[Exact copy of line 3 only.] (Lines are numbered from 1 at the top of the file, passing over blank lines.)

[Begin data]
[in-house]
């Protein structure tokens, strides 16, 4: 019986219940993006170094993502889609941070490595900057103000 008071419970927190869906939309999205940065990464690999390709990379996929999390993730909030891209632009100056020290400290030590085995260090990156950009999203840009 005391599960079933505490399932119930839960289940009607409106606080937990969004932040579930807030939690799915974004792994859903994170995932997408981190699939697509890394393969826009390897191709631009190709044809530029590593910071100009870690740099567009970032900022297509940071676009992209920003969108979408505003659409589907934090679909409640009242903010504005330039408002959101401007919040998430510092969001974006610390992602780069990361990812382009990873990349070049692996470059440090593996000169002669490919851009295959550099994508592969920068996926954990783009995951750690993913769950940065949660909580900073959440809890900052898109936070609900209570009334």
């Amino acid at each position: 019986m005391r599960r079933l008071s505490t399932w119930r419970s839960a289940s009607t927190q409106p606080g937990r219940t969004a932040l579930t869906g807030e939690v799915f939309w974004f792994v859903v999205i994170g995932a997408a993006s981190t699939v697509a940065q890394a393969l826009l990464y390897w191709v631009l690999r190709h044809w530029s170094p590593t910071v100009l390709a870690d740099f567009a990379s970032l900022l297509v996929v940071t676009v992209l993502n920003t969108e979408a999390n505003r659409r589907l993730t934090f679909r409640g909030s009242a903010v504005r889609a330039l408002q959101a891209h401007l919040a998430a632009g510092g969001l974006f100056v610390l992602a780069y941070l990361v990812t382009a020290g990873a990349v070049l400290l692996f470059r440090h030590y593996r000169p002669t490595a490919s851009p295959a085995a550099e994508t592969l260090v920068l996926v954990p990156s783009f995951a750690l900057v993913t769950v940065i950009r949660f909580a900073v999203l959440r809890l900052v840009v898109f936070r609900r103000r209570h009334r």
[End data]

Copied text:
């Amino acid at each position: 019986m005391r599960r079933l008071s505490t399932w119930r419970s839960a289940s009607t927190q409106p606080g937990r219940t969004a932040l579930t869906g807030e939690v799915f939309w974004f792994v859903v999205i994170g995932a997408a993006s981190t699939v697509a940065q890394a393969l826009l990464y390897w191709v631009l690999r190709h044809w530029s170094p590593t910071v100009l390709a870690d740099f567009a990379s970032l900022l297509v996929v940071t676009v992209l993502n920003t969108e979408a999390n505003r659409r589907l993730t934090f679909r409640g909030s009242a903010v504005r889609a330039l408002q959101a891209h401007l919040a998430a632009g510092g969001l974006f100056v610390l992602a780069y941070l990361v990812t382009a020290g990873a990349v070049l400290l692996f470059r440090h030590y593996r000169p002669t490595a490919s851009p295959a085995a550099e994508t592969l260090v920068l996926v954990p990156s783009f995951a750690l900057v993913t769950v940065i950009r949660f909580a900073v999203l959440r809890l900052v840009v898109f936070r609900r103000r209570h009334r």